3 Things to Know Before Going Off-The-Grid with Solar

3 Things to Know Before Going Off-The-Grid with Solar

How Solar Panels Store Excess Energy

For many, going off-the-grid with solar is a dream come true. It means gaining independence from the local power distribution grid and storing enough energy to power an entire home. Not only that, you can eliminate your monthly electricity bill while also helping to save the environment. However, going off-the-grid can be more complicated than most think. It requires more than just efficient solar panels and inverters.

Installing solar panels doesn’t mean you have to say goodbye to your utility company. The final step in going solar is actually connecting your system to the grid. This grid interconnection is necessary since most solar systems can’t generate 100% of a home’s electricity needs. You see, nightly home activities like running the dishwasher, watching television, etc. require consistent levels of electrical production. In the case of solar panels, the system doesn’t really generate power at night. Thus, the grid becomes your back-up power source.

If you truly want to go off-the-grid, here’s what you need to consider:

1. You will need a solar energy storage system

A typical solar system is comprised of panels, inverter, racking equipment and a performance monitoring system to track the wattage of electricity generated. However, for an off-the-grid system, a solar battery bank is added to the list. It allows you to store excess solar electricity for later use. It can also serve as a short-term backup power in the event of an outage or when the sun isn’t shining. In 2017, it was estimated that 43% of solar system installations were off-grid.

Solar batteries work by converting DC energy generated from the panels into useable AC power. The higher the battery capacity, the more energy can be stored. According to a study by Grattan Institute, an average home needs a 7 kW solar system and a 35 kWh battery storage pack in order to achieve 95% reliability on solar power supply. Residential-scale solar batteries on the market today can store enough energy collected during the day for night use. However, a single solar battery won’t be enough to take you off the grid. What you need is a solar panel battery bank - a collection of multiple batteries - to do the job.

2. You will need lots of space for an off-the-grid system

A complete, off-the-grid system requires a lot of space. Although, it could also depend on the level of off-the-grid living you want to achieve. So how much space are we talking about? The average U.S. household uses about 11,000 kWh of electricity per year. Assuming that all solar panels are facing the right direction, every square foot of roof space can generate 15 watts of solar energy. This means that a typical homeowner will need to install 25 solar panels. Since the most common solar panel size is 5.41 feet by 3.25 feet, it would take almost 400 square feet of roof space to provide the right amount of electricity.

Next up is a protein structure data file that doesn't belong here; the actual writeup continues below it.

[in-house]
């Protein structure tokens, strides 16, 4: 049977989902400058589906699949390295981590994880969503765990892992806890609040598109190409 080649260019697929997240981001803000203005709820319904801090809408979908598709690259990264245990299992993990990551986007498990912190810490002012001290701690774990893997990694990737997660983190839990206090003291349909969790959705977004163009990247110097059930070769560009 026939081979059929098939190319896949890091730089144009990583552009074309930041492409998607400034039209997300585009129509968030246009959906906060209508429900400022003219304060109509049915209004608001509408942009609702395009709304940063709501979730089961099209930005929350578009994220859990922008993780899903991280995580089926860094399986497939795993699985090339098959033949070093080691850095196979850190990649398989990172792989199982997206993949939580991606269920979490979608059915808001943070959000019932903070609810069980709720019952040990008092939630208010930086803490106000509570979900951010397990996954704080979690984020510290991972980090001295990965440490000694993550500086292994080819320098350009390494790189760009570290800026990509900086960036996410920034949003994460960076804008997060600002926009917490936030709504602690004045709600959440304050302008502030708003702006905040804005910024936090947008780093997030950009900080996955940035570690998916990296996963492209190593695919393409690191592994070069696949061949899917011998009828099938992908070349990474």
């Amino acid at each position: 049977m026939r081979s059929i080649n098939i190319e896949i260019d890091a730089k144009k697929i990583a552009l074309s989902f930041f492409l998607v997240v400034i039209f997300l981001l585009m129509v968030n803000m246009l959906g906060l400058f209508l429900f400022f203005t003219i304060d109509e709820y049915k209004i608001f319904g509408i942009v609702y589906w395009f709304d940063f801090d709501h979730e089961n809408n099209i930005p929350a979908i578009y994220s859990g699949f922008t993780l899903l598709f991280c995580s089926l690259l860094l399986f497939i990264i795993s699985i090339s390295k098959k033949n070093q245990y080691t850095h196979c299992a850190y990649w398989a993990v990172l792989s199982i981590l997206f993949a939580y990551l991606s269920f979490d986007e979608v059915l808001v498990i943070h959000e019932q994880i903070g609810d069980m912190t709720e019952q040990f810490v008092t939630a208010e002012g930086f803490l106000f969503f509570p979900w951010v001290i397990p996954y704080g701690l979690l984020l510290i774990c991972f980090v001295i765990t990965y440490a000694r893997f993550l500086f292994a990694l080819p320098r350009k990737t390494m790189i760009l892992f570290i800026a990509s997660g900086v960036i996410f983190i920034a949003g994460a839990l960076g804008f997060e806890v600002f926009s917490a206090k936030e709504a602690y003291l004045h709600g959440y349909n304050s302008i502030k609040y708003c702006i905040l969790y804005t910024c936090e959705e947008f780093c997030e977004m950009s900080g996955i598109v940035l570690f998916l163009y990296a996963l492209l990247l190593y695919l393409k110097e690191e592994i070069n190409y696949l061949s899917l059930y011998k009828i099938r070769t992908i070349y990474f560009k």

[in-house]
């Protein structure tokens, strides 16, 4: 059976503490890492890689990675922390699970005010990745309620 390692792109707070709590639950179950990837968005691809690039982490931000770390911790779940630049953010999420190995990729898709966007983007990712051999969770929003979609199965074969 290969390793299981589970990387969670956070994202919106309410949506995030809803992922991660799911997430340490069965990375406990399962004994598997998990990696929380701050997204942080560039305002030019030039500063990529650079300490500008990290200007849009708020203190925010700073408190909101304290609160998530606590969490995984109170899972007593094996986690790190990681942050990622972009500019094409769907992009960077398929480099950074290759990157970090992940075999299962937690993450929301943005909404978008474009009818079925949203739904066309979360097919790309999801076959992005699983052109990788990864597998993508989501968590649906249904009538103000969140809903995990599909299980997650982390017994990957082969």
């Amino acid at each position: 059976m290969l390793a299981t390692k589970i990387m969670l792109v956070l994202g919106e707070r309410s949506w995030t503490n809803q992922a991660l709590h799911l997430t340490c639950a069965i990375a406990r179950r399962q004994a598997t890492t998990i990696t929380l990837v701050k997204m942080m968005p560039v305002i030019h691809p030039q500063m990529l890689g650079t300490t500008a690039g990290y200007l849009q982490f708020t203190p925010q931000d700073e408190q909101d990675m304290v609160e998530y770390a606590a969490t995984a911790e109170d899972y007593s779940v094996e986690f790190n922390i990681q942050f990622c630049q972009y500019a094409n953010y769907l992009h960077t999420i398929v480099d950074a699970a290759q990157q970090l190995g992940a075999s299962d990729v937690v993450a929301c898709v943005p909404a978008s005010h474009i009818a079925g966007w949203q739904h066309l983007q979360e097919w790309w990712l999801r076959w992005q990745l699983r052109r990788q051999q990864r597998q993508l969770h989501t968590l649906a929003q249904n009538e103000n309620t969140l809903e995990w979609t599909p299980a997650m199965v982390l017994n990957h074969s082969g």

Another thing, it’s not just the panels you have to make space for on your roof or lawn. You will also need space to house the solar batteries. For a functional off-the-grid system, approximately 20 to 30 solar batteries are required. The battery bank needs to be kept in a cool, dry area in order to increase its lifespan. With an efficient solar energy storage system, you will get the power you need even with a couple of days of bad sunshine.  

3. With or without storage, solar panels can still save you money.

To go off-the-grid with solar batteries is highly feasible but rarely cost-effective. They are often recommended for remote rural areas and farms where bringing utility power can be expensive and investing in off-grid solar power is way cheaper. There are also special cases wherein off-grid solar battery systems are the only option. GTM Research estimates that solar batteries will become a $2.5 billion market in the United States by 2020. By installing more storage technologies for renewable sources, electricity generated can be more easily managed.

While most homeowners won’t have the chance to completely go off-the-grid, solar panels are still a strong investment. With zero-down offers, solar loans and solar leases, monthly savings are to be expected as soon as the solar system is up and running. The best part is, you’ll have the chance to get rebates and incentives for making the switch to solar energy.

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